The conspiracy theory that the Earth is flat rather than round has gained significant traction in recent months, and a 61-year-old California man named Mike Hughes is one of the theory’s most outspoken advocators.
In an attempt to prove the theory once and for all, Hughes built his very own rocket out of scrap parts and a supplementary budget capped at $20,000. Furthermore, he installed a seat for one in which he would sit when the rocket blasted off.
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Unlike traditional rockets, which burn a flammable propellant to achieve flight, Hughes’ rocket operated on steam and achieved pressures of 340 PSI just before liftoff. It was enough to push the manned rocket more than 1,800 feet into the air at speeds exceeding 350 miles per hour when it took off from California’s Mojave Desert on Saturday, March 24th.
Once the rocket reached its peak altitude, parachutes deployed to slow the descent back to Earth. These ensured that Hughes would emerge from the spent rocket unscathed.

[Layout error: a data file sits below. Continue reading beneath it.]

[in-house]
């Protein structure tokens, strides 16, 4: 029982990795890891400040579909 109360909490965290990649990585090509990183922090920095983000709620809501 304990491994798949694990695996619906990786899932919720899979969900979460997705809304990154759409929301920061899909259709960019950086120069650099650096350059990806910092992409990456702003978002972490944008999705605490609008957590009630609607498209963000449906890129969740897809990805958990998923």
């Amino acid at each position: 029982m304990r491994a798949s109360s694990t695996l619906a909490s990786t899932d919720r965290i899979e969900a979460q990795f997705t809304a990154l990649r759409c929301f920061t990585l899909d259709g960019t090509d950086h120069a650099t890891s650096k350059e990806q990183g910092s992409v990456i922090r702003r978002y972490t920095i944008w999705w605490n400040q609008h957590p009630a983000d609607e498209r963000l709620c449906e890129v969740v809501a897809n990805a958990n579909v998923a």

Thanks to a handful of cameras set up all around the launch site, the magnificent event was captured as it took place:
Despite all initial doubt, Hughes survived the launch and landed safely. He didn’t suffer from any broken bones or significant injuries, but he says it was a bit sore the morning after the launch.
“This thing wants to kill you ten different ways,” Hughes said after the launch. “Am I glad I did it? Yeah. I guess. I’ll feel it in the morning. I won’t be able to get out of bed. At least I can go home and have dinner and see my cats tonight.”
While Hughes survived the launch, did he prove the Earth was flat? No, not really. But he did pull off a remarkable stunt and left much of the world awestruck.
“Do I believe the Earth is shaped like a Frisbee? I believe it is,” he added. “Do I know for sure? No. That’s why I want to go up in space.”
It goes without saying that you shouldn’t try this at home. Hughes is an accomplished self-taught rocket scientist; that said, he can bend that rule a little bit.